"Seismic shift found in trust in government", by Will Lester, Associated Press, reprinted in The Sun Chronicle, November 30, 2001, page 7.

"WASHINGTON:  Americans' trust in government has increased to levels not seen in more than three decades, driven by both the September terrorist attacks and the Bush administration's response.  Overall trust in government and institutions has been at the root of many dramatic changes in public opinion.  Approval has increased for Congress, the United Nations, and the news business.  Bush's job approval has hovered near 90 percent for more than two months.

"Pollsters, historians and social scientists are watching closely to see if the increased trust in institutions that came after the terrorist attacks will be long-term, like some public opinion shifts during earlier wars, or will fade quickly.  The monitors of public sentiment tend to agree the length of positive feelings about government is related to the duration of security threats and the government's performance.  'This is a watershed event resulting in a true shift in public opinion', said John Robbinson, a sociologist at the University of Maryland .... 'On the question of trust in government, I think this is ... more likely to be a long-term change'."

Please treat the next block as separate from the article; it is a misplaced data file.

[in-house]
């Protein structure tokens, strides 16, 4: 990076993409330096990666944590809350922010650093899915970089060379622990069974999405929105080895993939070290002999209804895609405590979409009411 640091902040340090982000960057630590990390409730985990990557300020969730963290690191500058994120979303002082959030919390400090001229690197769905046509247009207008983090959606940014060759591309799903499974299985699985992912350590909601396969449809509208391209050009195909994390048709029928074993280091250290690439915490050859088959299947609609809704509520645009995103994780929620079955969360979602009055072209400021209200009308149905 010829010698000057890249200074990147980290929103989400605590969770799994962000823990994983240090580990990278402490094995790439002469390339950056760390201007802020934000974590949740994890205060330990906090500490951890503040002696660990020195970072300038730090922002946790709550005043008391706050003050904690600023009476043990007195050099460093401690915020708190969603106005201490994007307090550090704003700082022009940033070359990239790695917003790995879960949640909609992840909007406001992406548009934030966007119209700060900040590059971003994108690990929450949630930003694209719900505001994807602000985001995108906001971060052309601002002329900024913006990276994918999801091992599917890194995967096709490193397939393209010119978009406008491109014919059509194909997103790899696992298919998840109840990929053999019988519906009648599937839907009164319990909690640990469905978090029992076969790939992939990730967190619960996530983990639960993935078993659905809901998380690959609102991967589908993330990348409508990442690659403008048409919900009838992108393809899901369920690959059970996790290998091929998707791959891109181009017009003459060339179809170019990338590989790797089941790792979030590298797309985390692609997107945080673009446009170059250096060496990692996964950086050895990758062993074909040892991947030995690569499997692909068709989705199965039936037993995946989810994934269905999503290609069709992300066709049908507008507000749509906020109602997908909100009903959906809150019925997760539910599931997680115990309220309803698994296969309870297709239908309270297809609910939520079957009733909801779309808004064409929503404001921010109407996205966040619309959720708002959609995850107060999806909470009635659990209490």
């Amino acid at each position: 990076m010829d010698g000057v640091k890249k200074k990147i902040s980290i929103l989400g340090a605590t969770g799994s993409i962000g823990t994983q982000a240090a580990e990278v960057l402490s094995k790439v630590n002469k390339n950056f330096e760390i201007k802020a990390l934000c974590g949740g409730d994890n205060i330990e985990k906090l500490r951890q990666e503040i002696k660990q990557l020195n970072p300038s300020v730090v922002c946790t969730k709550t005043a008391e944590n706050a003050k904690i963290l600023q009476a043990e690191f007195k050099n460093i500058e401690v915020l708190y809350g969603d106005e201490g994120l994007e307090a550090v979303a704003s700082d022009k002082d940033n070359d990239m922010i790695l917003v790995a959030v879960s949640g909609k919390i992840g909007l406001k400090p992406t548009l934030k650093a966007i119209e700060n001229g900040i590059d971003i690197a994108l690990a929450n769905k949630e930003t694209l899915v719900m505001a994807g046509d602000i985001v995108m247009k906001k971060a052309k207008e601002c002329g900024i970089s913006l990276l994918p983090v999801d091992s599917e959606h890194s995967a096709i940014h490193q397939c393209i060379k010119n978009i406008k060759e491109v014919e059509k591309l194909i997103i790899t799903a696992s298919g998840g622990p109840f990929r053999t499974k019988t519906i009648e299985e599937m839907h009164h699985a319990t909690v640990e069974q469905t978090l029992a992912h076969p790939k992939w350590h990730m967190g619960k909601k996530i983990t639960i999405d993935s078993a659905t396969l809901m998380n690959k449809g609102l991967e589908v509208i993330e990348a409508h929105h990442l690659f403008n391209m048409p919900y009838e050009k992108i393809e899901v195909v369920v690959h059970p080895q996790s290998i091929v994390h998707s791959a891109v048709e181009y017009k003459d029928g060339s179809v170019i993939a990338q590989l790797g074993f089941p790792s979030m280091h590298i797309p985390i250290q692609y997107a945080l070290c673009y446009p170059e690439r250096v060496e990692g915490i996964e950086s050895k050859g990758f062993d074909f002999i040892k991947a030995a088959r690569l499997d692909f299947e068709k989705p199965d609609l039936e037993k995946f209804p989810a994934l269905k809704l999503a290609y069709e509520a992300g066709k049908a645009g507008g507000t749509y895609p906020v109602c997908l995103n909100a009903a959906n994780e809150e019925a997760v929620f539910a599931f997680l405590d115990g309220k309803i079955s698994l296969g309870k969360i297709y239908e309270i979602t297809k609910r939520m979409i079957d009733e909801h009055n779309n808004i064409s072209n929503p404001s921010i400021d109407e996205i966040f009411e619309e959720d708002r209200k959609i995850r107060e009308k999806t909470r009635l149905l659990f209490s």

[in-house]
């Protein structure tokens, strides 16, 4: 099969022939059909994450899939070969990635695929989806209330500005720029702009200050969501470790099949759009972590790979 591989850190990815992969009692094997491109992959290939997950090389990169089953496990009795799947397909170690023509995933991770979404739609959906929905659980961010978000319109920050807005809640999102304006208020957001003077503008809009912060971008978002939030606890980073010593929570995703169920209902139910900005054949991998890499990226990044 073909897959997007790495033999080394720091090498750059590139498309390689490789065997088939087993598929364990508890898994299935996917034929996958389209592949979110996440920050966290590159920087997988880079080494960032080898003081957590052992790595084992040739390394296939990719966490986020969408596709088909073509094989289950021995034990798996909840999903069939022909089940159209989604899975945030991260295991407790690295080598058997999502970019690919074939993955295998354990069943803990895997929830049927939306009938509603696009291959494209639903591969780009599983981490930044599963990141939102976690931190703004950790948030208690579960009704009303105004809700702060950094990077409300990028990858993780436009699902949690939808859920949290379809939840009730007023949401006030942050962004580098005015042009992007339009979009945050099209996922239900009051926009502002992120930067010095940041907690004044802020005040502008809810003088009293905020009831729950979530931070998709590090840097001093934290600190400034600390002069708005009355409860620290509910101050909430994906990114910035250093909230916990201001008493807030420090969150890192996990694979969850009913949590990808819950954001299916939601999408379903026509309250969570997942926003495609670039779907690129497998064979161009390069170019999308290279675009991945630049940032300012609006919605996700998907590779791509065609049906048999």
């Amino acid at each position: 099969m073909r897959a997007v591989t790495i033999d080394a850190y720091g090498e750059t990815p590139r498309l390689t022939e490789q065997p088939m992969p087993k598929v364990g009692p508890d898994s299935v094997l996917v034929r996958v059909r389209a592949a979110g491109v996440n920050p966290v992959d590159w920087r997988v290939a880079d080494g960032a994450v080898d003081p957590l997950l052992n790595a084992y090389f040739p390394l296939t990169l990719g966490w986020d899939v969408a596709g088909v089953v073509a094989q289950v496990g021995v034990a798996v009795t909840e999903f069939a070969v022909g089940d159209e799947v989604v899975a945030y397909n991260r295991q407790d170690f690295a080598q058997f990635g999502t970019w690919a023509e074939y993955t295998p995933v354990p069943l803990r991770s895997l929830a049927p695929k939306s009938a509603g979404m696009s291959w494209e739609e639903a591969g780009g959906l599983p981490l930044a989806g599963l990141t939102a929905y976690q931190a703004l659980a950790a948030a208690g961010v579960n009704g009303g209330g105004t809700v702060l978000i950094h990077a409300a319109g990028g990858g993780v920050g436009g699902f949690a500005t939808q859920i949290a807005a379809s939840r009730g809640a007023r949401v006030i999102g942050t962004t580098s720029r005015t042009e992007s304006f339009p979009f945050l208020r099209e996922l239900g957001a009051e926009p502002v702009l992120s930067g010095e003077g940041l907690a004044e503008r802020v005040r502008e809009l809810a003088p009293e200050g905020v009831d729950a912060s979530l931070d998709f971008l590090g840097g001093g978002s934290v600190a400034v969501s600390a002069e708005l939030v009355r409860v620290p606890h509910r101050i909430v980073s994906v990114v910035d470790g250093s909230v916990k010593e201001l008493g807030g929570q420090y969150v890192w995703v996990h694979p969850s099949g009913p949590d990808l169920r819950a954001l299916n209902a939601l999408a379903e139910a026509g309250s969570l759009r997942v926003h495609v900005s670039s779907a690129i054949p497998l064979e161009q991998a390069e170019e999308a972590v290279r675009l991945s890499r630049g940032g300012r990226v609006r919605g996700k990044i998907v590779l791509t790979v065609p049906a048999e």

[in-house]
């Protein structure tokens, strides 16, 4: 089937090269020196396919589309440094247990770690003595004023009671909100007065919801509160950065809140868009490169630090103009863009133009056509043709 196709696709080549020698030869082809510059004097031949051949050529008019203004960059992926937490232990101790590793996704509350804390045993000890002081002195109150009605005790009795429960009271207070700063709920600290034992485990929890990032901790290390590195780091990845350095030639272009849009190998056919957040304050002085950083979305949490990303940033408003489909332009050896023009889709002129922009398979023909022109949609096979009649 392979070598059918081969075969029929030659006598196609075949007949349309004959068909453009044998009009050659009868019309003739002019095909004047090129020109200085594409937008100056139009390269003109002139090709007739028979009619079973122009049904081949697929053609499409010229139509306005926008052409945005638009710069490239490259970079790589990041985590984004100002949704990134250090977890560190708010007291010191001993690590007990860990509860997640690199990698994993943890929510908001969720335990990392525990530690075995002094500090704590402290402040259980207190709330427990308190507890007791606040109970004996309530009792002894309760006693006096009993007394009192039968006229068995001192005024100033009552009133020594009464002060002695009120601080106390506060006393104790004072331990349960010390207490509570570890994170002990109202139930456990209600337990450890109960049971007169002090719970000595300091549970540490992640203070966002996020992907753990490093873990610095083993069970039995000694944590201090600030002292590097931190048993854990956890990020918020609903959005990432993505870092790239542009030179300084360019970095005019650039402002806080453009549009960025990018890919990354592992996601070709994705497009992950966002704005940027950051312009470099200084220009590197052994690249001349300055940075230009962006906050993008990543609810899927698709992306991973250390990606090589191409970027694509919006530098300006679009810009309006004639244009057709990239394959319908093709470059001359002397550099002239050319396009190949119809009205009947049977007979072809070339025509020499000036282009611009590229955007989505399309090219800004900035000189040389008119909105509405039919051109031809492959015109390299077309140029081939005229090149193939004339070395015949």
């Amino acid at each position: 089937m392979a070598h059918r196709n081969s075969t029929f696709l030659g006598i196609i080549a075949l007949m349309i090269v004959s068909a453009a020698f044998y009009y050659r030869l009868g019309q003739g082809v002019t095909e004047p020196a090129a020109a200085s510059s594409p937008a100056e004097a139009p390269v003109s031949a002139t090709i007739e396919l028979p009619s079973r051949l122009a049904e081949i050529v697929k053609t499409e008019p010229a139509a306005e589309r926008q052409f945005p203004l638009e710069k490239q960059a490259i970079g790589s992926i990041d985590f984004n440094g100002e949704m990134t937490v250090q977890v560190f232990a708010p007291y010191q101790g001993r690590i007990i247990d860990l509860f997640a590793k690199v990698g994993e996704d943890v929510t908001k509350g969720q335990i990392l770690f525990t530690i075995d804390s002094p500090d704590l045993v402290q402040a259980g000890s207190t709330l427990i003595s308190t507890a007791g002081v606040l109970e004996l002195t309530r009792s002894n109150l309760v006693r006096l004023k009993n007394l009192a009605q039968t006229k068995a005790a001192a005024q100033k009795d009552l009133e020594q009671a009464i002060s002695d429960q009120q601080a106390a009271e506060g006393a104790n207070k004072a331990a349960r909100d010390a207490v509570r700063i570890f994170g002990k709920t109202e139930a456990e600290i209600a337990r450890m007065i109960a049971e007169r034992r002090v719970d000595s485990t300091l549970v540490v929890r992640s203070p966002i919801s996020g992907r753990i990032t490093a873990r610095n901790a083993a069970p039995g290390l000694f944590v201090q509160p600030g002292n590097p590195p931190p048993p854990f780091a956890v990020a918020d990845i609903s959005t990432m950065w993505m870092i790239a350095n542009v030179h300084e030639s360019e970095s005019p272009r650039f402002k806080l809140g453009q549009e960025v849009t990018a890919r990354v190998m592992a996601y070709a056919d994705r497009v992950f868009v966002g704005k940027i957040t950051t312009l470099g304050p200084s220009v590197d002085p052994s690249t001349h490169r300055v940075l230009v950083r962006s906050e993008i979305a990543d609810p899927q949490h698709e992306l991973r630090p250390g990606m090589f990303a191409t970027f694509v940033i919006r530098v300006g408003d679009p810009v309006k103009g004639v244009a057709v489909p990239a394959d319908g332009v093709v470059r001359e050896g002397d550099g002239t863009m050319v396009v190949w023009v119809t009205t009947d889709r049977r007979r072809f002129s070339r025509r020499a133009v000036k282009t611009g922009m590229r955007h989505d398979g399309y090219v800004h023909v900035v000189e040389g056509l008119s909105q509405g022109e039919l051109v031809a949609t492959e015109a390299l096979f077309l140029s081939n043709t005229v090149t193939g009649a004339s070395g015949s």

The number of Americans who think government can be trusted to do what is right most of the time has risen to six in 10, according to a recent Gallup poll.  That's a level not seen since the 1960's, before Vietnam, civil unrest and the Watergate scandal set off a steady erosion of trust in government ... Those who closely monitor public opinion ... said the terror threat may have changed something fundamental about how the government is perceived."